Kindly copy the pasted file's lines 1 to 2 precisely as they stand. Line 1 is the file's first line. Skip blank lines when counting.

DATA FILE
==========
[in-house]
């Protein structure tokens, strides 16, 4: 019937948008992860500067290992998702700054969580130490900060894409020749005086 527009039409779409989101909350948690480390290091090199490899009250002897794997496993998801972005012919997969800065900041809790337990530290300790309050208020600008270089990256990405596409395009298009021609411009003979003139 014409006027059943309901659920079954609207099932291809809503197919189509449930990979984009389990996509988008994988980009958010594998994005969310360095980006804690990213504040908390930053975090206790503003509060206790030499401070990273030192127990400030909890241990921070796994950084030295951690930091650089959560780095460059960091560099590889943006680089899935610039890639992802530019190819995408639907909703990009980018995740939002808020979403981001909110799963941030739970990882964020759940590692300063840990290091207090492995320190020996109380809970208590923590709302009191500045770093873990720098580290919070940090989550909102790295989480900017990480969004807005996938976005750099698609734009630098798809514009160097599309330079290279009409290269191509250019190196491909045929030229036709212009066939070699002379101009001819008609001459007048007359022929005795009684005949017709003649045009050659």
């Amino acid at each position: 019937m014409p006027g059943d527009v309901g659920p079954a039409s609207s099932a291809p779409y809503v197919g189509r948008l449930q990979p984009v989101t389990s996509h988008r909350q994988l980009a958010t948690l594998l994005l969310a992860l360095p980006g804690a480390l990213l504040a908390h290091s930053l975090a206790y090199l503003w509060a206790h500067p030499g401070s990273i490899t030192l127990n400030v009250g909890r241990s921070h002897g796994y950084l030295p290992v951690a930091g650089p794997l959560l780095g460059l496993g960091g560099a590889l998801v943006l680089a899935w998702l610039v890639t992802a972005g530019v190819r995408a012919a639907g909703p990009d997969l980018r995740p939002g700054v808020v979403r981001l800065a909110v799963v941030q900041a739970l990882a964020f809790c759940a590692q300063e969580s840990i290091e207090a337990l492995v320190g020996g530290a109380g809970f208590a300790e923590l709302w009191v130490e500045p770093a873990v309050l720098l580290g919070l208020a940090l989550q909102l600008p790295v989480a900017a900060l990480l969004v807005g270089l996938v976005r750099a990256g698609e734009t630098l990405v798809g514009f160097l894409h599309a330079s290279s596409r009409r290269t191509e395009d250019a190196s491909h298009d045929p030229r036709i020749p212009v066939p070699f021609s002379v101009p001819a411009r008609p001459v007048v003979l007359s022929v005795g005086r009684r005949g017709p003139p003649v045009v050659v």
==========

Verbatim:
[in-house]
């Protein structure tokens, strides 16, 4: 019937948008992860500067290992998702700054969580130490900060894409020749005086 527009039409779409989101909350948690480390290091090199490899009250002897794997496993998801972005012919997969800065900041809790337990530290300790309050208020600008270089990256990405596409395009298009021609411009003979003139 014409006027059943309901659920079954609207099932291809809503197919189509449930990979984009389990996509988008994988980009958010594998994005969310360095980006804690990213504040908390930053975090206790503003509060206790030499401070990273030192127990400030909890241990921070796994950084030295951690930091650089959560780095460059960091560099590889943006680089899935610039890639992802530019190819995408639907909703990009980018995740939002808020979403981001909110799963941030739970990882964020759940590692300063840990290091207090492995320190020996109380809970208590923590709302009191500045770093873990720098580290919070940090989550909102790295989480900017990480969004807005996938976005750099698609734009630098798809514009160097599309330079290279009409290269191509250019190196491909045929030229036709212009066939070699002379101009001819008609001459007048007359022929005795009684005949017709003649045009050659």